It’s so easy to talk about WHAT God has done for me in life, how he’s protected me from myself, and made miracles happen in my life. These things are concrete, black and white. I can feel good about pointing them out, almost validated but certainly not crazy. Yet when it comes to the subtler ways God influences and impacts my every day life, I am silent, unable to express to someone outside of an intimate relationship with God exactly how He is a part of my everyday life.
One of the things you will often encounter as a patient in the offices and wards of a mental health facility is the same repetitive question, “Do you hear voices.” It is not so direct a question to answer, especially being a person of faith I could easily to get tripped up by this line of questioning. You see, it’s not just about blatantly hearing voices or seeing things that are not there, its also all those other subtler ways these things might be manifesting themselves in the mind of one not so stable. But let me explain further.
Early in my quest for stability I openly talked about how God has talked to me, how I’ve heard him speak my name and heard him clearly tell me things. As well as how I’ve seen angels and demons. Yes, this all did not go over well will my practitioners. When you are admittedly suffering from bipolar and you tell your psychiatrist that you talk to God and He talks back…. well, lets just say “schizoaffective” gets written down pretty damn fast!!!
So eventually I stopped talking about God and my faith with my doctors, and with everyone else outside of a circle of trusted Christians and friends. I especially stopped talking about things God revealed to me in prayer or in visions. At first it was out of fear, eventually it became a habit. I began to separate the medical side of my mental illness with the spiritual side of my faith. God wasn’t allowed to come to the doctors with me.
Western medicine doesn’t allow for what it can’t see, for the unknown. Obvious diseases and physical ailments can be studied and easily identified. Unseen illnesses are not given the same priority in research and understand for the fact that they are unseen. We do live in an exciting age, as stigma is being torn down and the medical field is increasing in its understanding of these unseen illnesses, but we have a long way to go.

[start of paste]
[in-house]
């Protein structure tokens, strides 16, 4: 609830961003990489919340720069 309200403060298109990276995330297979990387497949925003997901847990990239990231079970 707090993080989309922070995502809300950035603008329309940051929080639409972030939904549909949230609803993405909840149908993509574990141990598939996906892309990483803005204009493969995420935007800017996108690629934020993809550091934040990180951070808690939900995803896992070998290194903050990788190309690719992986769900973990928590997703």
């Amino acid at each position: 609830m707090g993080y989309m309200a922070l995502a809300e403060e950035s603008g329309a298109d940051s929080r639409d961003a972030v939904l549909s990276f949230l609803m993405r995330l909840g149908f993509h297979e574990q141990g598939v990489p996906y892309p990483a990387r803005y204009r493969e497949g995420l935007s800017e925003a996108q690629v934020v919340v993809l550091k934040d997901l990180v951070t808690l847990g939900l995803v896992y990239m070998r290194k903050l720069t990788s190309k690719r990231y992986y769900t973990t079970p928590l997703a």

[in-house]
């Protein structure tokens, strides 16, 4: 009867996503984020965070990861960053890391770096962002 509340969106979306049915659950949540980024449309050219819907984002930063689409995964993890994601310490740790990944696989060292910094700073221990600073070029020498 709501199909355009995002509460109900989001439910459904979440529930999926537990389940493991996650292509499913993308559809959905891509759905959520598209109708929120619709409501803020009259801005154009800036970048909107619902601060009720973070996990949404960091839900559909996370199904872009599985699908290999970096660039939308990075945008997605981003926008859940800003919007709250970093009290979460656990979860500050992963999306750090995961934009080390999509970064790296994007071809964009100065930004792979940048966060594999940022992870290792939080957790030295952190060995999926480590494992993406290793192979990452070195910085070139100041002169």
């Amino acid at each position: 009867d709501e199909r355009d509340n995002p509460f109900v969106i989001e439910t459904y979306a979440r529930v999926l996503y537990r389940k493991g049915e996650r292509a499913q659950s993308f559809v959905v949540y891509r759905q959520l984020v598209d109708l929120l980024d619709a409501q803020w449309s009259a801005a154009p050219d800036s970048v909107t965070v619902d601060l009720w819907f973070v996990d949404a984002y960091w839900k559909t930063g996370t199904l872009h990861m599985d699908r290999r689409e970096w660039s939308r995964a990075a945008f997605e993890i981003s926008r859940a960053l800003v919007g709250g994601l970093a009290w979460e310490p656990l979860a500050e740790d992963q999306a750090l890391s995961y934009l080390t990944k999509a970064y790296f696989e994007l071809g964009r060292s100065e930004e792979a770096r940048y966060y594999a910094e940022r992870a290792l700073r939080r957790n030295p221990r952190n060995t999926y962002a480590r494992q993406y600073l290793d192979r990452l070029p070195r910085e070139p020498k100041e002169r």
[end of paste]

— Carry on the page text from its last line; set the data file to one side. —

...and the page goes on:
This makes it difficult for a mental health sufferer like me to speak about things that are unseen to a doctor of Western medicine. As a Christian we are to proclaim the gospel, so taking this stance has been very difficult on my beliefs and on my relationship with God. I sometimes feel like I leave Him sitting on the chair in the waiting room for me, and I don’t like how it feels. But I have learned there is a game to treatment, and for optimal stability I play the game.
To say God revealed something to me in prayer is not something I can just come out and say to a mental health professional. I can talk about feelings, or that I just “know” something, but to say out loud that God has revealed something, shared something with me, is beyond my comfort zone. There is still fear there. I am slowly conquering this fear and I will continue to work on boldness for the sake of Christ. I am far from perfect still. Thankfully God doesn’t ask me to be perfect!
The stigma of bipolar disorder, and other mental illnesses, reaches into the halls of medicine just as veraciously as it does in the rest of the world. The prejudice of atheism can also be just as strong amongst doctors. To protect myself, I keep my faith close and share very little beyond maybe that I attend church and participate in bible study, as well as read a lot of religious books. Beyond this I fear to tread, especially with doctors and health care professional I do not see on a regular basis.
Has anyone else had any negative experiences talking about your faith with mental health professionals and doctors? I would love to hear from you, and to learn how you navigate this tricky side of medicine.